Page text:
From The New York Times, “The Top Jobs Where Women Are Outnumbered by Men Named John“, April 24, 2018. Fewer Republican senators are women than men named John — despite the fact that Johns represent 3.3 percent of the population, while women represent 50.8 percent. Fewer Democratic governors are women than men named John. And fewer women directed the top-grossing 100 films last year than men named Michael and James combined.
From The Guardian, “This is where the gender pay gap starts — with teenage workers“, March 14, 2018. We have heard about pay inequality from Hollywood to the BBC. My research shows it begins earlier than we suspected
From Salon, “4 of the biggest myths about the gender pay gap“, March 13, 2018. At the current rate at which women’s pay is improving, the World Economic Forum says it will take 200 years to close the gender pay gap worldwide. This makes it more urgent than ever that we debunk myths about the falsity of the gender pay gap. Here are four of the most common.
From The Atlantic, “Poor girls are leaving their brothers behind“, November 27, 2017. As a college education becomes increasingly important in today’s economy, it’s girls, not boys, who are succeeding in school. For kids from poor families, that can make the difference between social mobility and a lifetime of poverty.
From Quartz, “To close the gender gap in jobs, women need new laws and men need new attitudes“, October 4, 2017. A new report from the OECD about gender equality includes some good news: Roughly two-thirds of OECD countries have introduced new policies on pay equality since 2013, and more countries are also implementing paid paternity leave. But the research also highlights some less good news:
From The New York Times, “At Google, Employee-Led Effort Find Men Are Paid More Than Women“, September 8, 2017. Female employees are paid less than male staff members at most job levels within Google, and the pay disparity extends as women climb the corporate ladder, according to data compiled by employees that provide a snapshot of salary information at the internet giant.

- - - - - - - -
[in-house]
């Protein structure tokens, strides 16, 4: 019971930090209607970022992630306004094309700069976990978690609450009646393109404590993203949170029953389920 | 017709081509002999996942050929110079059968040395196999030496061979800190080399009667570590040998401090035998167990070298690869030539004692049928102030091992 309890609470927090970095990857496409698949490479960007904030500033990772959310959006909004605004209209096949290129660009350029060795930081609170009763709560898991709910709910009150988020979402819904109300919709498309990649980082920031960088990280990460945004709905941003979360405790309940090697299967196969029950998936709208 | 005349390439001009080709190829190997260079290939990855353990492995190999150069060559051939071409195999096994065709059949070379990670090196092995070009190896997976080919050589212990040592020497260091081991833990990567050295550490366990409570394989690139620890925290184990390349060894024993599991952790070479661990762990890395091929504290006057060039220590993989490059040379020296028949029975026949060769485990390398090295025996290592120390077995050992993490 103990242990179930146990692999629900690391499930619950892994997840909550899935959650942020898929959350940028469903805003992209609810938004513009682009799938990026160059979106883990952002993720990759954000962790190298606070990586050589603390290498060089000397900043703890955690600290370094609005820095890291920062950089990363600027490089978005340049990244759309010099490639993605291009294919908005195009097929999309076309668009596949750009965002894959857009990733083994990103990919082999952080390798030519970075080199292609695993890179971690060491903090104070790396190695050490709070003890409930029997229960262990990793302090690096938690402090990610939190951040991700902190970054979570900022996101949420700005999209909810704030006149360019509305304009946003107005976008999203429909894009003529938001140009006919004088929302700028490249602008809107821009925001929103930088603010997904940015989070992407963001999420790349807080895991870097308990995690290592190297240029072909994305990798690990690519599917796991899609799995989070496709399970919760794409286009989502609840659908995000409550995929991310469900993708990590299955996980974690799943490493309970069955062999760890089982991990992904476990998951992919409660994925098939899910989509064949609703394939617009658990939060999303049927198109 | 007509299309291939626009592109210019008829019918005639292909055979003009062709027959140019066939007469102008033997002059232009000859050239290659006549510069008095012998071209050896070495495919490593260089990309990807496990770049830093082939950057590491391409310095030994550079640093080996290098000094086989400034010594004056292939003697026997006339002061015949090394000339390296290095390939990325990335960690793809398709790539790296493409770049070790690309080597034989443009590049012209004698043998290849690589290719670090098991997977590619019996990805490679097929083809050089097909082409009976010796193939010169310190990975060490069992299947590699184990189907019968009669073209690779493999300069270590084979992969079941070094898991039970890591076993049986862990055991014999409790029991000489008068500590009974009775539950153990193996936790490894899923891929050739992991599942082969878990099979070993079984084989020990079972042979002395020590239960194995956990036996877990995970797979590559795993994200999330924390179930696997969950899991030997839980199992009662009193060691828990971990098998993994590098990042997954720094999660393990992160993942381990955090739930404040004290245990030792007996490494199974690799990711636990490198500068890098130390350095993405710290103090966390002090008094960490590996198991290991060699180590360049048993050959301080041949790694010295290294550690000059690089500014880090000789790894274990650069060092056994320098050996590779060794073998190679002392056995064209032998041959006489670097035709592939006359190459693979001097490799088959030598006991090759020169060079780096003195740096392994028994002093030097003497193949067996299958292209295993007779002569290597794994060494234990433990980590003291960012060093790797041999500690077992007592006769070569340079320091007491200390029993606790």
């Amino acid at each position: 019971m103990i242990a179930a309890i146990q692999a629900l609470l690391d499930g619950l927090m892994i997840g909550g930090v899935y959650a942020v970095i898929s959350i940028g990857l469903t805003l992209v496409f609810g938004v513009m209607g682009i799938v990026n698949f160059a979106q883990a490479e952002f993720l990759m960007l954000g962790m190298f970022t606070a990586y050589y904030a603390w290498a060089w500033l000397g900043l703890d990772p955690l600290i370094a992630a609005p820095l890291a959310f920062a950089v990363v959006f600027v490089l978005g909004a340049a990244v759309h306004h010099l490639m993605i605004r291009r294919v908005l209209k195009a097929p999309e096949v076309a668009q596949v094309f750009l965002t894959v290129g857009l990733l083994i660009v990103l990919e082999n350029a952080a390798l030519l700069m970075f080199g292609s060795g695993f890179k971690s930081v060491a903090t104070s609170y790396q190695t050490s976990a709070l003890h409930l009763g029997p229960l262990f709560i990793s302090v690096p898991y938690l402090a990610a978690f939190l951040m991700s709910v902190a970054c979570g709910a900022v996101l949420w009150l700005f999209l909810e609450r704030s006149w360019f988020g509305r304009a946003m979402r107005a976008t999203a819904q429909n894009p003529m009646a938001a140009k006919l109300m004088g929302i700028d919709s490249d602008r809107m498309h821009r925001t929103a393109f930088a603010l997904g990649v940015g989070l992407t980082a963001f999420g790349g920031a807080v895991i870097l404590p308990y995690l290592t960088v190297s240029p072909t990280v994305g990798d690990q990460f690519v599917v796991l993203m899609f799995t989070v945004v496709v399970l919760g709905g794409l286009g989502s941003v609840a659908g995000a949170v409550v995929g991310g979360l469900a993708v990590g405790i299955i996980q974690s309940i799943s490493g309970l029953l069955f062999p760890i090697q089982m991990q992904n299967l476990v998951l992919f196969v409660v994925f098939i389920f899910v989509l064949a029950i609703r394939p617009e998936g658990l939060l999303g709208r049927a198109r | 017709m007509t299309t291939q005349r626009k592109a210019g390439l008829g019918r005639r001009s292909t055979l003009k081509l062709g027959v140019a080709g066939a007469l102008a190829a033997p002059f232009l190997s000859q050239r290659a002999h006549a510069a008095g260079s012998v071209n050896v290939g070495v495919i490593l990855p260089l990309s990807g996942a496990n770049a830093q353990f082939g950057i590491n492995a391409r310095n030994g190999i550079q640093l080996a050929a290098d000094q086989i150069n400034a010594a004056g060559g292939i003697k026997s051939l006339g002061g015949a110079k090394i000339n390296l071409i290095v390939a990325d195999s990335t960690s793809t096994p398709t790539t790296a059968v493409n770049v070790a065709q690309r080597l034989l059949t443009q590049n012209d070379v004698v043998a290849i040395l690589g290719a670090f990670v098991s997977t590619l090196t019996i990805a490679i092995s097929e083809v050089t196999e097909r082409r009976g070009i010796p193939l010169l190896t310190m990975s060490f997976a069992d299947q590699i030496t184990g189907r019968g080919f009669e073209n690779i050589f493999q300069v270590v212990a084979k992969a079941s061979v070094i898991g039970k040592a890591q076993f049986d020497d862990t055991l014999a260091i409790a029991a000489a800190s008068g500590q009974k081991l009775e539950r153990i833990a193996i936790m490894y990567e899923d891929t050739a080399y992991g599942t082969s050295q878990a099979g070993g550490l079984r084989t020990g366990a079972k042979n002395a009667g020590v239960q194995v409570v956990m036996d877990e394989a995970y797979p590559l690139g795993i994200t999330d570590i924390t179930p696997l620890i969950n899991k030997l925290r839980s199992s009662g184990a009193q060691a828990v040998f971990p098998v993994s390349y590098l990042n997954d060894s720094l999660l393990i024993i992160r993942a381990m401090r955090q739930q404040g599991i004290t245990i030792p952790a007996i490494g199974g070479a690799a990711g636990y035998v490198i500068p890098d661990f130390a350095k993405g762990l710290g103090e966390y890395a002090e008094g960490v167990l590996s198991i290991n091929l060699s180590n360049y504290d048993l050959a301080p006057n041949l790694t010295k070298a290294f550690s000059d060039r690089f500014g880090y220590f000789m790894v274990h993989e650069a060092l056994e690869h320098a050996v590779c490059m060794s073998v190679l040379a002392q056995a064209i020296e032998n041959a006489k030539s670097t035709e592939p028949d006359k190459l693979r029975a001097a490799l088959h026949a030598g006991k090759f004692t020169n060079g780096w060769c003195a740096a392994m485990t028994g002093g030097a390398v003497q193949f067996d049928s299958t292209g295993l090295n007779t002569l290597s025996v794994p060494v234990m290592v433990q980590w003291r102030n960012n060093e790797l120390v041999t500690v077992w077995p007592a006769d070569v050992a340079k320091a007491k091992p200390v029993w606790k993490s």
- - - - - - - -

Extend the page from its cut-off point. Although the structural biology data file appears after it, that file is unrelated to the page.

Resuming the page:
From BBC News, “Female stars call on BBC ‘to sort gender pay gap now‘”, July 23, 2017. Presenters Clare Balding, Victoria Derbyshire and Emily Maitlis are among those who have signed an open letter to director general Tony Hall. They urge him to “correct” the disparity over gender pay, which they say has been known “for years”. Lord Hall said “work is already well under way” to resolve the pay gap.
From The New York Times, “Why Women Aren’t C.E.O.s, According to Women Who Almost Were“, July 21, 2017. It’s not a pipeline problem. It’s about loneliness,
competition and deeply rooted barriers.
From CNNMoney, “BBC reveals its highest paid stars and a major gender gap“, July 19, 2017. The BBC revealed the salaries of its entertainment stars and top journalists on Wednesday. The data, which was being published for the first time, betrayed an embarrassing fact: It’s paying its female stars a lot less.
From Bloomberg, “Why Can’t Your Company Just Fix the Gender Wage Gap?“, June 21, 2017. Beyond the stalling, waffling, denying, punishing, and ignoring, some answers.
From Financial Times, “EU gender gap on pensions twice as big as pay divide“, June 5, 2017. Women receive, on average, 40% less than men, raising the risk of poverty in retirement.
From The Guardian, “Just graduated? You’ll likely earn $3 less per hour if you’re a woman“, June 2, 2017. What to make then of a new report from the Economic Policy Institute which finds that, right out of college, women earn around $3 less per hour than their male peers? The EPI found that “while young men (age 21–24) with a college degree are paid an average hourly wage of $20.87 early in their careers, their female counterparts are paid an average hourly wage of just $17.88.”
From Fortune, “Why More Salary Data Won’t Close the Gender Wage Gap“, June 1, 2017. As a data scientist, I’ve always believed that data and transparency would play a key role in closing the frustratingly persistent wage gap; in fact, I wrote about the power of data to create a more equitable workforce last year.
From The Washington Post, “The surprising role where women consistently earn more than men“, May 26, 2017. The gender pay gap has shown up in seemingly every job there is: Tech workers. Scientists. Even male nurses make more than their female peers. But in one occupation — one at the very tiptop of Corporate America — the median woman has consistently earned more than the median man. It’s the corner office of the country’s largest public companies: chief executives of S&P 500 corporations.
From Medscape, “The Gender Gap in Cardiology Is Embarrassing“, May 26, 2017. Our female interventional cardiologist, Dr Sreedevi Gondi, wrote, “I had so few female mentors, and none of them were interventional. And although I did have male attendings that were supportive, encouraging even, it was with an underlying understanding that as a female I was making my life harder by choosing this path.”